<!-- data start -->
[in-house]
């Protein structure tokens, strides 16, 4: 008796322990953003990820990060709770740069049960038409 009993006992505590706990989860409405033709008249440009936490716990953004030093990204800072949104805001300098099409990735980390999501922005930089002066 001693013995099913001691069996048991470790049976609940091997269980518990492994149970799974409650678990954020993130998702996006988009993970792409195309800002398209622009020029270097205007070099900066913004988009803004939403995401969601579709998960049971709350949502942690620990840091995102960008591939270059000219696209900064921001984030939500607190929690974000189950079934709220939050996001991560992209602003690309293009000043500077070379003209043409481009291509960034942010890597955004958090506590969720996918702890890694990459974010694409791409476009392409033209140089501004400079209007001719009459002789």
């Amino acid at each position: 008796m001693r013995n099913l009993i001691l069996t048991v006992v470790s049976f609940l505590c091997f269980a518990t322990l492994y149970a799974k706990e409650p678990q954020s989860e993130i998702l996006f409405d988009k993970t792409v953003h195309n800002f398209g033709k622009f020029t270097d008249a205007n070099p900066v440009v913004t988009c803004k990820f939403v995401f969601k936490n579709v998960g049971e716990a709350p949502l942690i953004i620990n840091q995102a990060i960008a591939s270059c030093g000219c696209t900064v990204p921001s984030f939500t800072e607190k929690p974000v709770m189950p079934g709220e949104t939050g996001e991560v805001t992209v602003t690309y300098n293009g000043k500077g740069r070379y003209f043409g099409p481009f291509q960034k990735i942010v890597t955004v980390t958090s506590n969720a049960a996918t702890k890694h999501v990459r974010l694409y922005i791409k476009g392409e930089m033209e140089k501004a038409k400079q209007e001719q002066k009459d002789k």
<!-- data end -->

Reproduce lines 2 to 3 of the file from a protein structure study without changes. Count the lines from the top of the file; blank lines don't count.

């Protein structure tokens, strides 16, 4: 008796322990953003990820990060709770740069049960038409 009993006992505590706990989860409405033709008249440009936490716990953004030093990204800072949104805001300098099409990735980390999501922005930089002066 001693013995099913001691069996048991470790049976609940091997269980518990492994149970799974409650678990954020993130998702996006988009993970792409195309800002398209622009020029270097205007070099900066913004988009803004939403995401969601579709998960049971709350949502942690620990840091995102960008591939270059000219696209900064921001984030939500607190929690974000189950079934709220939050996001991560992209602003690309293009000043500077070379003209043409481009291509960034942010890597955004958090506590969720996918702890890694990459974010694409791409476009392409033209140089501004400079209007001719009459002789």
């Amino acid at each position: 008796m001693r013995n099913l009993i001691l069996t048991v006992v470790s049976f609940l505590c091997f269980a518990t322990l492994y149970a799974k706990e409650p678990q954020s989860e993130i998702l996006f409405d988009k993970t792409v953003h195309n800002f398209g033709k622009f020029t270097d008249a205007n070099p900066v440009v913004t988009c803004k990820f939403v995401f969601k936490n579709v998960g049971e716990a709350p949502l942690i953004i620990n840091q995102a990060i960008a591939s270059c030093g000219c696209t900064v990204p921001s984030f939500t800072e607190k929690p974000v709770m189950p079934g709220e949104t939050g996001e991560v805001t992209v602003t690309y300098n293009g000043k500077g740069r070379y003209f043409g099409p481009f291509q960034k990735i942010v890597t955004v980390t958090s506590n969720a049960a996918t702890k890694h999501v990459r974010l694409y922005i791409k476009g392409e930089m033209e140089k501004a038409k400079q209007e001719q002066k009459d002789k």